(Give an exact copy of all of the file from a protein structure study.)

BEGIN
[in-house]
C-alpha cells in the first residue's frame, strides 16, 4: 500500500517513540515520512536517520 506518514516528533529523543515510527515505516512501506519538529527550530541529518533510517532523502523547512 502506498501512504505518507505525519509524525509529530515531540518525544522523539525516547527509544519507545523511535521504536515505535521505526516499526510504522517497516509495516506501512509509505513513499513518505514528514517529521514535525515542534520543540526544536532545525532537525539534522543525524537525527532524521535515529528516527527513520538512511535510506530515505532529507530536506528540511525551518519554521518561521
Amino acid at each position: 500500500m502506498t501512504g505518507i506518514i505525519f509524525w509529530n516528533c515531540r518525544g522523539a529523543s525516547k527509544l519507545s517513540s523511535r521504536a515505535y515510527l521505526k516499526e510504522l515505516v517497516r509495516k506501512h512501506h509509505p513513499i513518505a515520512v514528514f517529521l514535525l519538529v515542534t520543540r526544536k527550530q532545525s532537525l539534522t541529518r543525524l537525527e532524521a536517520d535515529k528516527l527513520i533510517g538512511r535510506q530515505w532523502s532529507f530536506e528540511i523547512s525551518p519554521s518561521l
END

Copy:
[in-house]
C-alpha cells in the first residue's frame, strides 16, 4: 500500500517513540515520512536517520 506518514516528533529523543515510527515505516512501506519538529527550530541529518533510517532523502523547512 502506498501512504505518507505525519509524525509529530515531540518525544522523539525516547527509544519507545523511535521504536515505535521505526516499526510504522517497516509495516506501512509509505513513499513518505514528514517529521514535525515542534520543540526544536532545525532537525539534522543525524537525527532524521535515529528516527527513520538512511535510506530515505532529507530536506528540511525551518519554521518561521
Amino acid at each position: 500500500m502506498t501512504g505518507i506518514i505525519f509524525w509529530n516528533c515531540r518525544g522523539a529523543s525516547k527509544l519507545s517513540s523511535r521504536a515505535y515510527l521505526k516499526e510504522l515505516v517497516r509495516k506501512h512501506h509509505p513513499i513518505a515520512v514528514f517529521l514535525l519538529v515542534t520543540r526544536k527550530q532545525s532537525l539534522t541529518r543525524l537525527e532524521a536517520d535515529k528516527l527513520i533510517g538512511r535510506q530515505w532523502s532529507f530536506e528540511i523547512s525551518p519554521s518561521l